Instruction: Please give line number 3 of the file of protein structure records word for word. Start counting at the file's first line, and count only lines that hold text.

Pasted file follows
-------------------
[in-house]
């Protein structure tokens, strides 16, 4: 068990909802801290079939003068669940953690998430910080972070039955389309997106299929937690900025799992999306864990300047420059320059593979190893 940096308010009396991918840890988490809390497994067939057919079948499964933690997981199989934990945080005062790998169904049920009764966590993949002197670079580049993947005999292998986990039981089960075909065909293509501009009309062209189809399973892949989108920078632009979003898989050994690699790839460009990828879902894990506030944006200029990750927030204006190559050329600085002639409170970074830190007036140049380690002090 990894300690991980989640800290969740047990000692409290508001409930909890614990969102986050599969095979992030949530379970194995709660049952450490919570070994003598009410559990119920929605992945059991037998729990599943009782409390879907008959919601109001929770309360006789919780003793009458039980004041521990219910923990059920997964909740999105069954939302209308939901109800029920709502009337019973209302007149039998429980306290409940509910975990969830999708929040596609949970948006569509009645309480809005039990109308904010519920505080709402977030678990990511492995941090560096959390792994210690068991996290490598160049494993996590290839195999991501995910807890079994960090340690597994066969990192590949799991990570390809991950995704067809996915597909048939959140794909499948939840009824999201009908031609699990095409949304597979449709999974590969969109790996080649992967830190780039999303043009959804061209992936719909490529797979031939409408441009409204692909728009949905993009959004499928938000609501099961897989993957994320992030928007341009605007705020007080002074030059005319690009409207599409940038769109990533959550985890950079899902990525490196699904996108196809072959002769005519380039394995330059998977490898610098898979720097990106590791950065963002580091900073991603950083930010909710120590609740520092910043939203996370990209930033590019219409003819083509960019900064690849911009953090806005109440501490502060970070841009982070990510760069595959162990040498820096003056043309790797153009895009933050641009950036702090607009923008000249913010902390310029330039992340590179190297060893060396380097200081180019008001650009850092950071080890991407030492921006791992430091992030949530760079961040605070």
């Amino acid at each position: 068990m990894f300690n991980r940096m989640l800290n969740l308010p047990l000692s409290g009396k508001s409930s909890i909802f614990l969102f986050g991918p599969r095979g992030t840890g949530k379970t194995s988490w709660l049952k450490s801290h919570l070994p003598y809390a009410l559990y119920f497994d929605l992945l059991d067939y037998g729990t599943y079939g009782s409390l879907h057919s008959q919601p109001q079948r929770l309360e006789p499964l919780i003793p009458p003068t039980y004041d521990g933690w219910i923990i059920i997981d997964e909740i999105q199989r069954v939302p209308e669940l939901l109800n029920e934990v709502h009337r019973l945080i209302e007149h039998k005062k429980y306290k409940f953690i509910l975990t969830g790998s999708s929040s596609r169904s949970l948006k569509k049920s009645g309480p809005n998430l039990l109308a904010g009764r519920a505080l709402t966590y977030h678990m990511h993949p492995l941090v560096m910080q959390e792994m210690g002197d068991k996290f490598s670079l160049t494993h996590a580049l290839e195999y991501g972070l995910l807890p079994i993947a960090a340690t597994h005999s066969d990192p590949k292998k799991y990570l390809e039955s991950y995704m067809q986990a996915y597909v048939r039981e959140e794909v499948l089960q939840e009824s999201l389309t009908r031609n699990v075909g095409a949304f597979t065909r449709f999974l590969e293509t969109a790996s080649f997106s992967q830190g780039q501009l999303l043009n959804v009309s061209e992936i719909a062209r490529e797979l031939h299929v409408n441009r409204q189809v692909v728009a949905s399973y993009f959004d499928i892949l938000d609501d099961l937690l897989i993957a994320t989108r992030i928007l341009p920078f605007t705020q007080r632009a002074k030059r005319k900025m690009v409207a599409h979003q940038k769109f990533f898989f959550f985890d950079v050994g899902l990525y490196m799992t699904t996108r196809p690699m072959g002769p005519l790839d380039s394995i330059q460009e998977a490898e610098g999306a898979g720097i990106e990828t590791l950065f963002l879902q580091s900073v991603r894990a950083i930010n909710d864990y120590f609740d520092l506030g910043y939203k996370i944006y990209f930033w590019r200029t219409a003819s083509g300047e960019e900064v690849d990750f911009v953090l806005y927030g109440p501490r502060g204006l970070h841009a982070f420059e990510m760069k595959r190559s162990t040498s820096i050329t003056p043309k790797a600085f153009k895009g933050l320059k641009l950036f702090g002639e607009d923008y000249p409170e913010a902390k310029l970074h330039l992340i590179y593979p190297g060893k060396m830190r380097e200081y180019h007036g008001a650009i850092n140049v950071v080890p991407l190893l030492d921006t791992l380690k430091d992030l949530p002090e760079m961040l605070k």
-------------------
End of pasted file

């Amino acid at each position: 068990m990894f300690n991980r940096m989640l800290n969740l308010p047990l000692s409290g009396k508001s409930s909890i909802f614990l969102f986050g991918p599969r095979g992030t840890g949530k379970t194995s988490w709660l049952k450490s801290h919570l070994p003598y809390a009410l559990y119920f497994d929605l992945l059991d067939y037998g729990t599943y079939g009782s409390l879907h057919s008959q919601p109001q079948r929770l309360e006789p499964l919780i003793p009458p003068t039980y004041d521990g933690w219910i923990i059920i997981d997964e909740i999105q199989r069954v939302p209308e669940l939901l109800n029920e934990v709502h009337r019973l945080i209302e007149h039998k005062k429980y306290k409940f953690i509910l975990t969830g790998s999708s929040s596609r169904s949970l948006k569509k049920s009645g309480p809005n998430l039990l109308a904010g009764r519920a505080l709402t966590y977030h678990m990511h993949p492995l941090v560096m910080q959390e792994m210690g002197d068991k996290f490598s670079l160049t494993h996590a580049l290839e195999y991501g972070l995910l807890p079994i993947a960090a340690t597994h005999s066969d990192p590949k292998k799991y990570l390809e039955s991950y995704m067809q986990a996915y597909v048939r039981e959140e794909v499948l089960q939840e009824s999201l389309t009908r031609n699990v075909g095409a949304f597979t065909r449709f999974l590969e293509t969109a790996s080649f997106s992967q830190g780039q501009l999303l043009n959804v009309s061209e992936i719909a062209r490529e797979l031939h299929v409408n441009r409204q189809v692909v728009a949905s399973y993009f959004d499928i892949l938000d609501d099961l937690l897989i993957a994320t989108r992030i928007l341009p920078f605007t705020q007080r632009a002074k030059r005319k900025m690009v409207a599409h979003q940038k769109f990533f898989f959550f985890d950079v050994g899902l990525y490196m799992t699904t996108r196809p690699m072959g002769p005519l790839d380039s394995i330059q460009e998977a490898e610098g999306a898979g720097i990106e990828t590791l950065f963002l879902q580091s900073v991603r894990a950083i930010n909710d864990y120590f609740d520092l506030g910043y939203k996370i944006y990209f930033w590019r200029t219409a003819s083509g300047e960019e900064v690849d990750f911009v953090l806005y927030g109440p501490r502060g204006l970070h841009a982070f420059e990510m760069k595959r190559s162990t040498s820096i050329t003056p043309k790797a600085f153009k895009g933050l320059k641009l950036f702090g002639e607009d923008y000249p409170e913010a902390k310029l970074h330039l992340i590179y593979p190297g060893k060396m830190r380097e200081y180019h007036g008001a650009i850092n140049v950071v080890p991407l190893l030492d921006t791992l380690k430091d992030l949530p002090e760079m961040l605070k």